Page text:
PennEnvironment releases letter signed by more than 100 businesses and organizations supporting a plastic bag ban in Pittsburgh

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Signers urge local leaders to curb plastic pollution by banning single-use plastic bags


PITTSBURGH — PennEnvironment and 100 businesses, organizations and community leaders from every city council district in Pittsburgh have signed a letter released Wednesday urging local leaders to ban single-use plastic bags. 

The letter, addressed to local leaders, points out that single-use plastic bags are a profound threat to our environment and public health. Over time, plastic bags break down into microplastics, which can contain chemicals linked to cancer and hormone disruption. PennEnvironment’s 2021 report Microplastics in Pennsylvania: A Survey of Waterways found the presence of microplastics in each of the Three Rivers, 9 Mile Run, Sewickley Creek, Chartiers Creek, and the Youghiogheny River. 

“We shouldn’t allow plastic bags that we only use for a few minutes to pollute our rivers, streams, parks, neighborhoods and oceans for hundreds of years– especially when we have so many other options to serve the same purpose,” said PennEnvironment Deputy Director Ashleigh Deemer. “The substantial support reflected in this letter shows that Pittsburgh is ready for a change and wants to ban single-use plastic bags.”

In addition to littering our communities and polluting our waterways, plastic bags are made from fossil fuels, polluting our air and water at the time of extraction and during plastic manufacturing. Pollution from plastics production and incineration could amount to 56 gigatons of carbon between now and 2050 — or almost 50 times the annual emissions of all of the coal fired power plants in the United States. For the Pittsburgh region to be a leader in addressing climate change, we need to move beyond single-use bags.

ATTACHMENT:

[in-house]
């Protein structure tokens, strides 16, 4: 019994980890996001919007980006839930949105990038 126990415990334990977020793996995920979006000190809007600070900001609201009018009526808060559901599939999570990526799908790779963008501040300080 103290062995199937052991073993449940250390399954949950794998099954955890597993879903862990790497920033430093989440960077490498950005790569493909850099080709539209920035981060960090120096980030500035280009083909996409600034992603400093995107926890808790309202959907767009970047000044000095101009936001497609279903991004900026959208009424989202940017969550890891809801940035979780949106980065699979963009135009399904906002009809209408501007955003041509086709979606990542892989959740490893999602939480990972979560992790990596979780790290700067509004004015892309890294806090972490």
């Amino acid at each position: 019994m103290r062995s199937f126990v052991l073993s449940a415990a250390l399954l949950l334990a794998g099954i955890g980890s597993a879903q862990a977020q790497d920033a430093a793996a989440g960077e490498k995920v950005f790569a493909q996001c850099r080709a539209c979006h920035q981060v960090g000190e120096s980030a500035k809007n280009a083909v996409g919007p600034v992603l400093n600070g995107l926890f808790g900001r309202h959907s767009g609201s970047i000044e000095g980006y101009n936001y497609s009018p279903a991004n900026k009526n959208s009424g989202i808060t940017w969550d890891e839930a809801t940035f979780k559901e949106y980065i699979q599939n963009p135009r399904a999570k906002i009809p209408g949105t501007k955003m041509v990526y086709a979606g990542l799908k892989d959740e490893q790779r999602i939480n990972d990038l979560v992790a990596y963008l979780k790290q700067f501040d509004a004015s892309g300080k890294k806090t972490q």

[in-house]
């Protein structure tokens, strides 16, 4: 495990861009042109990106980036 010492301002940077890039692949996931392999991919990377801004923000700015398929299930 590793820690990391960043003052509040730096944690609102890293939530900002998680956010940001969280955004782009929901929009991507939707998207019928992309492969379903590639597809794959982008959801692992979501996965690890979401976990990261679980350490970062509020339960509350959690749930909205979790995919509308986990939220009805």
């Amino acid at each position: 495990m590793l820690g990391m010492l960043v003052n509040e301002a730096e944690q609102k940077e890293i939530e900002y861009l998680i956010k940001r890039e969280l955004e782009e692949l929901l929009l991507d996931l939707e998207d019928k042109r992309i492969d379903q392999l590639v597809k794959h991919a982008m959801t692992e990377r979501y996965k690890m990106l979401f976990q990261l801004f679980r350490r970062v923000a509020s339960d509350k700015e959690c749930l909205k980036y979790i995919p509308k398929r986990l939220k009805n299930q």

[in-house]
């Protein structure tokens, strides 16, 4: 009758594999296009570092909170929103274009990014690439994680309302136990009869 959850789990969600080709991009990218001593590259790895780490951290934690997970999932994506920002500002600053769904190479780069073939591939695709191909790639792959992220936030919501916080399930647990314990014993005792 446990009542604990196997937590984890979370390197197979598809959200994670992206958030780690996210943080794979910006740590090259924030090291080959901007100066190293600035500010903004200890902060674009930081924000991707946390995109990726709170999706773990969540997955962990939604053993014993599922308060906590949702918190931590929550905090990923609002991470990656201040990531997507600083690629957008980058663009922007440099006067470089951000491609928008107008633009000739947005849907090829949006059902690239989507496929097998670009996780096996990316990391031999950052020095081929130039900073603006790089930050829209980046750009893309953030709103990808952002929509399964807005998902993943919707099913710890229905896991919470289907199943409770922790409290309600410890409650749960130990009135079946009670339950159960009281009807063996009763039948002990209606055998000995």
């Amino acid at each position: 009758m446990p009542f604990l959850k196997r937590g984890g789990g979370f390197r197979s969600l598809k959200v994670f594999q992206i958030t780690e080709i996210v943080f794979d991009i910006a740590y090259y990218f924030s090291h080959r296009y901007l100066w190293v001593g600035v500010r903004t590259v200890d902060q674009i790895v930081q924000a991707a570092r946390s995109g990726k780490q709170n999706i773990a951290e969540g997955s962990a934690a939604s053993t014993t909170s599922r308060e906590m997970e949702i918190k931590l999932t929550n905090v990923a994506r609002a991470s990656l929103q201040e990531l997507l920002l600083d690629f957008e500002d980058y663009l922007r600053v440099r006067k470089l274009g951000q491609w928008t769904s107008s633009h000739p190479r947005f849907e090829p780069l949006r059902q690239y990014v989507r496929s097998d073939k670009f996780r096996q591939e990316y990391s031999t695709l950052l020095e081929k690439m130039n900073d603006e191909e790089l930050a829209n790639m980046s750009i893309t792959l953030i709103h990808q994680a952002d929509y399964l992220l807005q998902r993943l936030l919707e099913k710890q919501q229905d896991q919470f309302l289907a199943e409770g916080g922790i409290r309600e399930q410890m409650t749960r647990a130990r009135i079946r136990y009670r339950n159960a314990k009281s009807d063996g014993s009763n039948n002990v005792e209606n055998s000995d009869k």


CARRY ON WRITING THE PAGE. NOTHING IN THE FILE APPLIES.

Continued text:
“City Books never considered using plastic bags—a decision that was made as much for financial reasons as it was environmental ones,” said Arlan Hess, owner of City Books, one of the signers of the letter. “We use handled paper shopping bags, because, when we stamp them with the store logo & contact information, they become mobile advertisements for our business—especially when people re-purpose them. This ‘word of mouth’ marketing offsets what might be a slightly higher bag cost versus plastic (depending on supplier), but it eliminates a range of expensive and recurring marketing fees. Paper bags are part of City Books’ overall sustainable business model; reducing plastic waste and saving the planet are just an added bonus.” 

Plastic waste also places a burden on community leaders trying to keep their neighborhoods clean. 

“Pretty Up Beechview has been very successful at combating litter throughout our neighborhood,” said Marya Pittaway, who is the organization’s president. “However, we struggle to be able to affect meaningful change in the amount of plastic grocery bags that end up polluting our community. Plastic bags end up, quite literally, out of our reach, becoming entangled in trees or washed into storm drains and waterways.”

Passing a bag ban in Pittsburgh would likely prevent more than 108 million single-use plastic bags from entering our waste stream and our communities each year, based on statewide numbers.